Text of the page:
"The Secretary repeated our concerns about the preponderance of targets that are being struck by Russian military forces that are not ISIL-related," the State Department Spokesman John Kirby yesterday said.
Kerry spoke to his Russian counterpart Sergey Lavrov over telephone about the importance of moving forward on tactical discussions and dialogue towards the goal of de-confliction to avoid mishaps and misunderstandings, particularly in the air.
The two leaders underlined about the importance of moving forward towards a political track in Syria, stressing once again that there's not going to be a military solution to the civil war in Syria; that it can only be solved through a political solution.
This means a transition to a government away from Assad and towards one that is responsive to the desperate needs of the Syrian people, the US official said. Kirby said more and more now members of the international community, be they multilateral organizations or entities or individual countries, recognize that the status quo in Syria is simply not sustainable.
"And it is not going to get us anywhere towards ending this conflict, and that more and more are coming to believe that a political solution is the right answer. But political solutions are really tough," he said.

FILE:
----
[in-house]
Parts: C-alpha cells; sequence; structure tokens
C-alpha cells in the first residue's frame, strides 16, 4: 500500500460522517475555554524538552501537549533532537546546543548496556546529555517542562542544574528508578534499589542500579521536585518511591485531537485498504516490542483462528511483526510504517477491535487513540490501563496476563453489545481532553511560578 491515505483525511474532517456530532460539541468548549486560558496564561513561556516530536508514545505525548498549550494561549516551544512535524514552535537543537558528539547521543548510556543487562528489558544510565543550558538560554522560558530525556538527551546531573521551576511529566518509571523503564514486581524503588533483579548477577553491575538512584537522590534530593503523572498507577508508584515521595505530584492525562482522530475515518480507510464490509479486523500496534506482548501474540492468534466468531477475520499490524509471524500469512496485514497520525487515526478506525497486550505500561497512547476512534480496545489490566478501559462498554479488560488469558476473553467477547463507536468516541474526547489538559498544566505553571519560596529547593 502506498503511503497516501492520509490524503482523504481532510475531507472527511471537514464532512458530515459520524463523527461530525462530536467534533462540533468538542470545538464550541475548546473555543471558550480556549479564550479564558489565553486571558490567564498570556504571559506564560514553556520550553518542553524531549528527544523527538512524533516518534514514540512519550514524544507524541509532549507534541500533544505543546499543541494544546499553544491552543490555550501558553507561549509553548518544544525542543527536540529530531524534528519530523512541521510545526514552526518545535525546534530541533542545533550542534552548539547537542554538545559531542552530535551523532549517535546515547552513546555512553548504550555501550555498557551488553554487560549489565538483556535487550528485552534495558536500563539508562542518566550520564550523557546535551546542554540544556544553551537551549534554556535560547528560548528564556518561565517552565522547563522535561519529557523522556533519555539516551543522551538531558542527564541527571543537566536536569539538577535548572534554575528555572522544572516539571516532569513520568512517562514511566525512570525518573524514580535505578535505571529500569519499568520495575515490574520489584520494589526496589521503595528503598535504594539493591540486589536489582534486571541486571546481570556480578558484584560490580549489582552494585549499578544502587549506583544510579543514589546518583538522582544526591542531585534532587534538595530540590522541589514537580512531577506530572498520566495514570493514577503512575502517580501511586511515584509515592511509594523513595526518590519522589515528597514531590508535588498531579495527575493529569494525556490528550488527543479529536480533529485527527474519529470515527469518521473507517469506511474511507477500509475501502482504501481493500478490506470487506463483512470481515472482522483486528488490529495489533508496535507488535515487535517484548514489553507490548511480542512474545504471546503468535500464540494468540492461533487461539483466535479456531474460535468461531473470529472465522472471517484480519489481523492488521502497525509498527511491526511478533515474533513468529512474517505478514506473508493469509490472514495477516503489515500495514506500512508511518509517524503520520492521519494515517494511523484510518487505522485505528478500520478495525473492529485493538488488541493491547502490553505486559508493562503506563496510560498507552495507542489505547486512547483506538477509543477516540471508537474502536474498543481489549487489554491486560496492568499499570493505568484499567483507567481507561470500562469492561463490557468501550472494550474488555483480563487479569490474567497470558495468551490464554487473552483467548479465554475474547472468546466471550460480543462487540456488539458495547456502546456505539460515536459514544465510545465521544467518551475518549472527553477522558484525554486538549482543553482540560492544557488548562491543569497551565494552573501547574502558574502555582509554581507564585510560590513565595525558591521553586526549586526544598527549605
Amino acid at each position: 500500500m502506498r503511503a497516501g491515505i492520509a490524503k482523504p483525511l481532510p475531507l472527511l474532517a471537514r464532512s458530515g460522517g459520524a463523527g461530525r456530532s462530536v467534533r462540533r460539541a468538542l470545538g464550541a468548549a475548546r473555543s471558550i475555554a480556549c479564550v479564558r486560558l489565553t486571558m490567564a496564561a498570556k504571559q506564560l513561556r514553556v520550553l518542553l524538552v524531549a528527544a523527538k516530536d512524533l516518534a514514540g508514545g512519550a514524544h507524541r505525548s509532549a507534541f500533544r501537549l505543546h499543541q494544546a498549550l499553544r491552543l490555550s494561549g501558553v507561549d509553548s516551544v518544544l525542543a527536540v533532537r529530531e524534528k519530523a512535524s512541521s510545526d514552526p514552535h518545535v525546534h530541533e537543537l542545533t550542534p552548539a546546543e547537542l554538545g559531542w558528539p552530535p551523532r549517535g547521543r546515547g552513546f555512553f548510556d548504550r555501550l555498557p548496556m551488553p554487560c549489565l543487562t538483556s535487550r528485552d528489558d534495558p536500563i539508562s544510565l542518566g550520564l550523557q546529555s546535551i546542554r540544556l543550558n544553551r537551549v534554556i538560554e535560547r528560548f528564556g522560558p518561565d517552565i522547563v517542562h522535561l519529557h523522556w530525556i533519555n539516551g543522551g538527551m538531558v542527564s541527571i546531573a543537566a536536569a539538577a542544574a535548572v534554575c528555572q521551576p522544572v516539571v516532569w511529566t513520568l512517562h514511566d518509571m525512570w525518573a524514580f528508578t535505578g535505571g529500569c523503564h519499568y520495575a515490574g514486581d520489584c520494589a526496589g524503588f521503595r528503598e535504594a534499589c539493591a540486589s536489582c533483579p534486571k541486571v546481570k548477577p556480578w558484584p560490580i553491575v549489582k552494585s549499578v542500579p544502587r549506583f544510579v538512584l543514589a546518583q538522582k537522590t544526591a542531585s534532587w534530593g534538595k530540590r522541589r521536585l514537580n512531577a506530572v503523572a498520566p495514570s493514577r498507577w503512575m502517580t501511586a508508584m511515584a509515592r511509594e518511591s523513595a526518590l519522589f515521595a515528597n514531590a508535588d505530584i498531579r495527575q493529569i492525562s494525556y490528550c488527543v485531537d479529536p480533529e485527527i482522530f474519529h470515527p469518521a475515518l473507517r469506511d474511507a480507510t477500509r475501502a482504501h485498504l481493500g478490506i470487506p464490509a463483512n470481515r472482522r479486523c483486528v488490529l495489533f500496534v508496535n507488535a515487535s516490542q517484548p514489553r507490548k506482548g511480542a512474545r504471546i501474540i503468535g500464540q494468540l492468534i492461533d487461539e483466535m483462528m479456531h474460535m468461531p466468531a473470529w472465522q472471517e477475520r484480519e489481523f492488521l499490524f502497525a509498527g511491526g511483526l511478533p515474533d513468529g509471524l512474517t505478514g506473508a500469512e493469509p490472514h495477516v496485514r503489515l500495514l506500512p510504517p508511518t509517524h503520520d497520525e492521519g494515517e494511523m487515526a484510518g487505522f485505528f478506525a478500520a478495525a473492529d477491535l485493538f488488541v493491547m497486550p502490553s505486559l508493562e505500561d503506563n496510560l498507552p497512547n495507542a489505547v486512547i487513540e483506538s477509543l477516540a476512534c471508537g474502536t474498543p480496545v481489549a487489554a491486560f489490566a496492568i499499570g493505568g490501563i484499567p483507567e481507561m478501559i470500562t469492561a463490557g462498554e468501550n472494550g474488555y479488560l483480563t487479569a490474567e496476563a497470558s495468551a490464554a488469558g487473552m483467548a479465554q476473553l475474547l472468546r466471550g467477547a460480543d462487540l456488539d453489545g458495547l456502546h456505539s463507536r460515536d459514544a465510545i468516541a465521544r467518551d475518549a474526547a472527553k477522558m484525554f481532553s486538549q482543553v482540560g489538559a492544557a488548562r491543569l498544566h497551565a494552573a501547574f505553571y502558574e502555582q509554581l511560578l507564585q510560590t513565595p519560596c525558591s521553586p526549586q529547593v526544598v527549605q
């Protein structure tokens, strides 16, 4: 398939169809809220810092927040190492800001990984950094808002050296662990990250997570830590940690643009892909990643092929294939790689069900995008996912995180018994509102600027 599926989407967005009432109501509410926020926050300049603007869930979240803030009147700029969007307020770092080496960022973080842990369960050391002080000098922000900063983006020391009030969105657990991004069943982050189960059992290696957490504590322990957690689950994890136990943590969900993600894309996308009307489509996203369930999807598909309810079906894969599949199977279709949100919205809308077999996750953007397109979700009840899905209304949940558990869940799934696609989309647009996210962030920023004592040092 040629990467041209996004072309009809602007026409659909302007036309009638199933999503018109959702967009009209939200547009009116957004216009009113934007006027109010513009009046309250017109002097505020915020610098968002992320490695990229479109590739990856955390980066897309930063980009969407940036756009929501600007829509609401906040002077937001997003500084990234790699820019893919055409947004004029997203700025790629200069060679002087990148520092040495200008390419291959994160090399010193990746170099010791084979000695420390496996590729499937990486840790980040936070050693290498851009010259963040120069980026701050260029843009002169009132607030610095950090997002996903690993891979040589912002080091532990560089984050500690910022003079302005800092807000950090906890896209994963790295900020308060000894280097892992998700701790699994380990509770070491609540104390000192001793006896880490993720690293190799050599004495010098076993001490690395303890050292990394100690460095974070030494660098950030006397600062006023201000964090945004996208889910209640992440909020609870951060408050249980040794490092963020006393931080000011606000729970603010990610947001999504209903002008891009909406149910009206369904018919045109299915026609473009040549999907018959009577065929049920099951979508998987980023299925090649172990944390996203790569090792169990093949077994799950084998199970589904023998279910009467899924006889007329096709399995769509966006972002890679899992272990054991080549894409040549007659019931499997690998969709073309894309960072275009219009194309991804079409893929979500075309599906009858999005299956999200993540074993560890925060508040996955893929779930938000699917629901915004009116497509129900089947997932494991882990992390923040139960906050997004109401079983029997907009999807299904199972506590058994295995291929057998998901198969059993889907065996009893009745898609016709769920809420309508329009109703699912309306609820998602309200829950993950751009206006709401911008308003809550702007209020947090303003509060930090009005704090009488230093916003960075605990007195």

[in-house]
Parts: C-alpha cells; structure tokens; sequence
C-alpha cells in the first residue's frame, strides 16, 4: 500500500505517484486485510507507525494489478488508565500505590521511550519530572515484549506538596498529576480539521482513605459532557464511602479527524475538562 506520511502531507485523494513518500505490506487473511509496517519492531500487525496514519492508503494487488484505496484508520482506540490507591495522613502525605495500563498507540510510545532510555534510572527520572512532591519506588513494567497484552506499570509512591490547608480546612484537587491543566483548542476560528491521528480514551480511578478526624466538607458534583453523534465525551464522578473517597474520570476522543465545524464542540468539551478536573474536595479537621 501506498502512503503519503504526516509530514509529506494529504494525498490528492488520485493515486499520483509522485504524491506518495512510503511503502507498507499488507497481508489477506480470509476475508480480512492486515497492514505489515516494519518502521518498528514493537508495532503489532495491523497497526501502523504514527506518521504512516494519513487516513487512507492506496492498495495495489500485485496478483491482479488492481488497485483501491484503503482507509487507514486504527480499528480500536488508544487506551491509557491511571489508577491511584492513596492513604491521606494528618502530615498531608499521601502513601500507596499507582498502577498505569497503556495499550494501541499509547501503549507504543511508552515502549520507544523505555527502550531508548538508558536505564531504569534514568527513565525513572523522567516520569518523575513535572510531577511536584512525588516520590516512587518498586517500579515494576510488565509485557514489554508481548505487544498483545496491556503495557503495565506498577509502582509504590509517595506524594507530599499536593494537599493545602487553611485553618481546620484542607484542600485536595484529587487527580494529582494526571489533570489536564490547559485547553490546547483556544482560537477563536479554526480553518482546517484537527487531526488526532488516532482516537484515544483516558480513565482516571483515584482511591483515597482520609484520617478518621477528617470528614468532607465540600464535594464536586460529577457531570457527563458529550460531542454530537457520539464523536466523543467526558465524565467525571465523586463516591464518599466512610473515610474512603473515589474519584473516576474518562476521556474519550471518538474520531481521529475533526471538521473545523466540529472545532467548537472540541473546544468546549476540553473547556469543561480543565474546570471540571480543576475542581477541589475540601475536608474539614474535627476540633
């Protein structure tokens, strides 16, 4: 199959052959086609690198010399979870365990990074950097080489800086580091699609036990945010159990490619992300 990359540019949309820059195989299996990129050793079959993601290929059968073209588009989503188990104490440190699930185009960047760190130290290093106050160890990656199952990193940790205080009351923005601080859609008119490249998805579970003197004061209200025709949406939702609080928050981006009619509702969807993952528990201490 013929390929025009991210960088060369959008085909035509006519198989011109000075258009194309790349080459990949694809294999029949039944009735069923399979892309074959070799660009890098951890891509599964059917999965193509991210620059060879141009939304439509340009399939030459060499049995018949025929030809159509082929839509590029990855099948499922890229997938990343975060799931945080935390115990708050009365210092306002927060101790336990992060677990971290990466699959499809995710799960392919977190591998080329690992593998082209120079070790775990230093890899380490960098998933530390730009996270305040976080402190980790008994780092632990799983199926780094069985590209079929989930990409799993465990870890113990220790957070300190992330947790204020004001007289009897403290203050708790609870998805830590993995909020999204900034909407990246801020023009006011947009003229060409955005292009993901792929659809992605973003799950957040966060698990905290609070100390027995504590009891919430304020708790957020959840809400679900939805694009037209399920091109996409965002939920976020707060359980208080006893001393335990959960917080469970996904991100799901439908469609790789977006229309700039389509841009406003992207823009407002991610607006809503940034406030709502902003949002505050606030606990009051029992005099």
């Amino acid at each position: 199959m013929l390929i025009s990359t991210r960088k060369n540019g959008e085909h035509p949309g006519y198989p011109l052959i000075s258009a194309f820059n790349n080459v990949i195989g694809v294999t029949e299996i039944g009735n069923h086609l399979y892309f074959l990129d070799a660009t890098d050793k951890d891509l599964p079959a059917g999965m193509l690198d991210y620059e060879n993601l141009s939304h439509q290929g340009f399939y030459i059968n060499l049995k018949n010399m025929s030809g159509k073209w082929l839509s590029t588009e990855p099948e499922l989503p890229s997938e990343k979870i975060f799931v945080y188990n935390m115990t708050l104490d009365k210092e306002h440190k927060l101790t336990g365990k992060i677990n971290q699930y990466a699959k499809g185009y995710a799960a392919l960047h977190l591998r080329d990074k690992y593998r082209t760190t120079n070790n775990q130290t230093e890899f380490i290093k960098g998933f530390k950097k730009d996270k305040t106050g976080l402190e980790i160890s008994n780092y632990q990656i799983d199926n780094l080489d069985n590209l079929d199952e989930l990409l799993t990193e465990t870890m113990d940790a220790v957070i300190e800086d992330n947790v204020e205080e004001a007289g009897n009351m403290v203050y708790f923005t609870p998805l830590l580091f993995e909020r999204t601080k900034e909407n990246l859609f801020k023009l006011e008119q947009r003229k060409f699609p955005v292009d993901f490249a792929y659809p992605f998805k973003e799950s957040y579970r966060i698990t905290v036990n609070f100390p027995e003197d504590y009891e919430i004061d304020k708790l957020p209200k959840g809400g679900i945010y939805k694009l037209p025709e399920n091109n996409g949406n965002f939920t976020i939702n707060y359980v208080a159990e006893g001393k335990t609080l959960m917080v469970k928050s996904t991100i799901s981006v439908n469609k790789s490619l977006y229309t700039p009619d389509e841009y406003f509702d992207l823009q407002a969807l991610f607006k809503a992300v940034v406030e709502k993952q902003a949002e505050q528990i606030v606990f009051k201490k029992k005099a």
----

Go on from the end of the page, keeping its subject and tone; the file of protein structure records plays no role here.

"Not that military solutions aren't as well, but political ones are especially tough, and there's a lot more factors, a lot more nuance that has to be considered, and a lot more work that has to be done to try to get at that," Kirby said.
Kerry is committed to working through that, and again, that was one of the reasons why he wanted to have another conversation with Lavrov today, he said.
The American strategy in Syria, he said, is a multi-line strategy. "It's not just a military strategy; it's multiple lines of effort. The military strategy against ISIL is progressing. Is it perfect? No. Have we defeated this enemy? No. And yes, it's going to be a long struggle. But they are under increasing pressure, and that pressure primarily is coming in the forms of military capabilities arrayed against them by a 60-plus nation coalition," he said.
"Politically, where we want to move in Syria is towards a transition. If you take a look at the sum total of what Russia has done militarily in Syria, you can only conclude from that that they are trying to bolster Assad regime, which is coming under increasing pressure and becoming increasingly fragile," Kirby said.